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Title: The relationship between dysfunctional schemata and outcomes from a pain management programme
Author: Dunbar, M. G.
Awarding Body: University of Edinburgh
Current Institution: University of Edinburgh
Date of Award: 2001
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Abstract:
Psychologists involved in the treatment of chronic pain have increasingly emphasised the importance of cognitive factors (Turk and Rudy, 1986). Most pain management programmes (PMP's) incorporate a cognitive-behavioural component that, for example, teaches patients to identify thoughts that might lower their mood, exacerbate their pain, or interfere with their willingness to engage in rehabilitative behaviours. These treatment elements are derived from the cognitive-behavioural model of depression developed by Beck (1967), which states that depressed mood is maintained by negative automatic thoughts that arise out of the patient's dysfunctional schemata. Schemata are cognitive structures that organise our beliefs, attitudes and assumptions, and help the individual to construe themselves and their world. While there has been some research suggesting that dysfunctional schemata can interfere with outcome in cognitive-behavioural therapy (CBT) for depression (Jarrett et al., 1991) no similar research has been conducted examining their influence on outcome from a PMP. In this study, 70 patients, who were attending seven consecutive pain management groups, were asked to complete two measures of dysfunctional schemata (The Dysfunctional Attitudes Scale, DAS: Weissman and Beck, 1978, and the Young Schema Questionnaire - short form, YSQ-SF: Young, 1990). These measures were supplemented by two sets of informant ratings (provided by a close friend or relative and by the psychologists leading the PMP) of the patients' schemata. Outcome measures used to assess the effectiveness of the PMP include self-reported mood disturbance, disability, self-efficacy, readiness to engage in pain management, and functional ability (as measured by physiotherapist ratings). These outcome measures are collected routinely, at the beginning and end of each PMP. The associations between measures of dysfunctional schemata and the differences between pre- and post-PMP outcome scores were examined. The results are discussed in relation to previous research findings, and conclusions drawn relating to the findings of the study.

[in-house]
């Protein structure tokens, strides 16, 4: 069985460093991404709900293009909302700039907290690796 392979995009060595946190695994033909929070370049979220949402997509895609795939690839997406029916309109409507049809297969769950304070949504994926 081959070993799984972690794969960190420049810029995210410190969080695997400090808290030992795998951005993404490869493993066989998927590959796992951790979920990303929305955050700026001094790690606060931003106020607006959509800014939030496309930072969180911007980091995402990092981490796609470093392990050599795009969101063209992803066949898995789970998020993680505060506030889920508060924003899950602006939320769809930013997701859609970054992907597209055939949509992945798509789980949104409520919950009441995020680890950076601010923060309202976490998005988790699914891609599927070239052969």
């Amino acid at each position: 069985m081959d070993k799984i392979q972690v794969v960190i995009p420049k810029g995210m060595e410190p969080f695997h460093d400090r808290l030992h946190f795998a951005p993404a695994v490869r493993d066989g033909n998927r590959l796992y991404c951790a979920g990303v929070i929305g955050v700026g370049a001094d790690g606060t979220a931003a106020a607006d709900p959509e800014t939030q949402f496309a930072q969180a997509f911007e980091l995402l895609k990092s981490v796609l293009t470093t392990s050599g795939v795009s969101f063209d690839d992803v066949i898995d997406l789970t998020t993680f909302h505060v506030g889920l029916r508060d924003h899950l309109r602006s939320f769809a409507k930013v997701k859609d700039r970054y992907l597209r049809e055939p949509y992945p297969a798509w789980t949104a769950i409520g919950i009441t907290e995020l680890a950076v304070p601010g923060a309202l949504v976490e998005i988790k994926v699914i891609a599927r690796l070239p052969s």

Supervisor: Not available Sponsor: Not available
Qualification Name: Thesis (D.Clin.Psy.) Qualification Level: Doctoral
EThOS ID: uk.bl.ethos.649771  DOI: Not available
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